As it’s nothing more than a rant – which translates into fuelling the fire of drama – I should be o.k. to safely ignore it, shouldn’t I? Lefsetz fails to back up his point by dependable data – as does everybody else as far as I know at this point. Until that happens – it’s all but speculation. As in: Drama. Spare me.
After careful consideration I’ve decided to remove all full length tracks, which are embedded in this blog and on Facebook and elsewhere. I have uploaded short preview tracks much like iTunes offers them. They range around 30 seconds each, two tracks are beyond one minute. This should give you an idea of what the rest of the tracks sound like. As I’ve still not entirely given up hopes on making a little extra lunch money on the side I provide my music as for-purchase-download files (no physical CD yet). I am aware that typical Smooth Jazz audiences aren’t too partial to downloading and prefer holding a physical CD in their hands, ideally purchased at a live concert and signed by the artist. Well… I can’t ever get there, if I don’t make at least a little bit of money from downloads. In other words: If you like my music and if you’d like to see me take another level, we’re going to have to meet half-way. 🙂
I might post a download tutorial some time. For now, please find my tracks in the music player in the right column or on the wb music page. Download-links are available directly in the music player and they’re labeled “buy”. Thanks for all your support so far, I appreciate it! And my apologies for any inconveniences while I was in the process of reorganizing the linked music files.
Preliminarily speaking, this is great news for indie artists publishing their music as YouTube videos or otherwise having music available on YouTube. Audiam.com will scan YouTube’s vast catalogue and search it for videos containing your original music, videos or composition and then claim your share of ad revenue on your behalf – which you are entitled to, presuming you control the rights to the composition. At 25% commission for their services, here is another opportunity to shake out a few bucks from the big money making machine in the cloud! And as of yesterday, they are offering their services in the U.S. as well. Spread the word and more importantly: Get your music uploaded to them, so they will know what to be on the lookout for – on your behalf!
My Facebook- und G+ friend Patricia Britton of Utopian Dreams Band shared this cool service URL with us: Audiam.com are collecting your streaming royalties from exposure and play on YouTube and see to it that you’re making the money you are entitled to! The key word here is perfoming rights. For more detailed information on how it all works, please see this: Audiam – how it works.
I received a Tunecore.com notification letting me know that my song “I Count on U” is due for renewal on February 13th. This means that for it to appear on iTunes, Amazon and the likes for another year, I’d have to pay a flat fee of 9.90$. My Tunecore.com balance is 10.38$ right now and this particular song was downloaded 66 times – in four years, mind you. There was a little bit of attention shortly after my collaboration with Brian O’Neal and a little bit of (web) radio promotion as well as modest campaigning on my part – if you can call it that. I might have put a bigger effort in as far as marketing, but I hate to praise myself. And the kind efforts of both fans (mostly on Facebook) and radio hosts kindly supporting me did help to raise a bit of attention, I guess. It’s a competitive field and I can’t claim to have kept at it on a steady basis for a number of reasons, all of which mostly health-related or related to outcomes pertaining to that situation.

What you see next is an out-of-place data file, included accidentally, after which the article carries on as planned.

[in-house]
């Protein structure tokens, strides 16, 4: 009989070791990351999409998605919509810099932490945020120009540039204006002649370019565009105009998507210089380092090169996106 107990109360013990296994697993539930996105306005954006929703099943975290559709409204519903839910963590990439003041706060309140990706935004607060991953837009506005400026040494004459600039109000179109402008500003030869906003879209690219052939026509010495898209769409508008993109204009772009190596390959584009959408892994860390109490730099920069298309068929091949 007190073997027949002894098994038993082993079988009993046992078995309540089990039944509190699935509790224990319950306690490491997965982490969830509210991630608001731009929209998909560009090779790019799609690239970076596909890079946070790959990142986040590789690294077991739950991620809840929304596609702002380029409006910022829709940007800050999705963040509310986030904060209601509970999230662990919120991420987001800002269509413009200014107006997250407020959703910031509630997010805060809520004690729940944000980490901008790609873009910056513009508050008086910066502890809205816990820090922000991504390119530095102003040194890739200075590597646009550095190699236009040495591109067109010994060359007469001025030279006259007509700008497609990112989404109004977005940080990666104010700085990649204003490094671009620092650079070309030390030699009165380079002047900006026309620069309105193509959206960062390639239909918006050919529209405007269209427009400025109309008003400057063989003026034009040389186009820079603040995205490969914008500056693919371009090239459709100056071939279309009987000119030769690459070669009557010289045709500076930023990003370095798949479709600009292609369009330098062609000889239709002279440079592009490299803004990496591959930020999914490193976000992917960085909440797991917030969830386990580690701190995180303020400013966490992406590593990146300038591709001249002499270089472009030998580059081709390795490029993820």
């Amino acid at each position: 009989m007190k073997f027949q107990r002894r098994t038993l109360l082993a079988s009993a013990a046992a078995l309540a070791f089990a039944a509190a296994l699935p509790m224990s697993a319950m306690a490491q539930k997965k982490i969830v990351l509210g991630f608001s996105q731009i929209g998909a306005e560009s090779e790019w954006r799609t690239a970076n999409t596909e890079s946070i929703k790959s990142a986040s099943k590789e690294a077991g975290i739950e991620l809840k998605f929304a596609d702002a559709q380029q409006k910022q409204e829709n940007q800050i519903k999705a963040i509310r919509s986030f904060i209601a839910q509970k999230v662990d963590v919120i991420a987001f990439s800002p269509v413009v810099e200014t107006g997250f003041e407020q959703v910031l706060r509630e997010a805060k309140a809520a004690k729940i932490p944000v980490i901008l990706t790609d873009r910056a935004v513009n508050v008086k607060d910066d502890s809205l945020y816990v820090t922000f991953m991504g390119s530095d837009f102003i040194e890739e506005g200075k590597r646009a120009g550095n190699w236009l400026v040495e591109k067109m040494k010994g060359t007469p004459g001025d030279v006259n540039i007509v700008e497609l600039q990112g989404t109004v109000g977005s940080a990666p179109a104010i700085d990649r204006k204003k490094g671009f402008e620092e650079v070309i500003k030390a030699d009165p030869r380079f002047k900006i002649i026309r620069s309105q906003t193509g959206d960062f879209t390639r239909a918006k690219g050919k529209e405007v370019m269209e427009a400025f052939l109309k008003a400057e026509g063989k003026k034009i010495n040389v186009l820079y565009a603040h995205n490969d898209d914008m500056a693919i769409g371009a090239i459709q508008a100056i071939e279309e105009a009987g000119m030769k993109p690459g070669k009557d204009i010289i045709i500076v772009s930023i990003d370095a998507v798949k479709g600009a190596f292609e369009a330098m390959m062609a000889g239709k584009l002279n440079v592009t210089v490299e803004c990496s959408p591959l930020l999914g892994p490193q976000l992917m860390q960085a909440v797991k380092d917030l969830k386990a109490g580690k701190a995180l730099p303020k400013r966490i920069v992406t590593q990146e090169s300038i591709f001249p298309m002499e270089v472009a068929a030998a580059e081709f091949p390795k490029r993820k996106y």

However, I don’t think, a bigger effort would have made that much of a difference. I guess, downloading just isn’t the thing for Smooth Jazz or Jazz audiences. From what I see happening on Facebook and such, audiences enjoy to meet their favored artists in person and after seeing their concerts. I realize it is the CD-signing and picture taking part after the concert, which is where most of the sales are likely to be generated today. Since I have never completed and released a CD after my first few online published tracks, let alone toured, I can’t exactly expect for cheques to fly into my account, can I?
Due to a variety of reasons which I have repeatedly alluded to and recently quite openly talk about, touring is not an option for me and any foreseeable future. Without that, there isn’t too big a point in completing and finishing a CD. I need a vision to be motivated. Struggling with technology – and in addition to personal and substantial obstacles to do with aforementioned issues – has become a pest for me and I can’t really say that I enjoy the mere fact of going about writing and recording music at this time in my life – not like I used to enjoy it when I was younger. Quite frankly, it’s an incredible pain in the ass for me to an extent, where my aversion manifests in intense physical discomfort. I haven’t managed to relax myself enough to really get into a more or less ongoing productive flow.
Whatever. No renewals. You still get to listen to the small number of tracks I have out there on wesbound.bandcamp.com or reverbnation.com/wesbound as well as soundcloud.com/wesbound. I take it, streaming works well enough for most people, so there you have them.
How Much Do Music Artists Earn Online?. Wow. If you’re an artist and want to keep the faith – don’t read. If you’re a fan and believe in “exposure” – read. If you’re neither nor – <sarcasm> find a pirate bay and don’t bother.</sarcasm>.
And on a personal note: A one time, modest flat fee per and per song or album and no more fees incurred. Plus: Reaping your international and streaming royalties where they apply and on your behalf. Publish your videos online. All that plus a profound library of essential 101s and other relevant knowledge. I call that a bargain.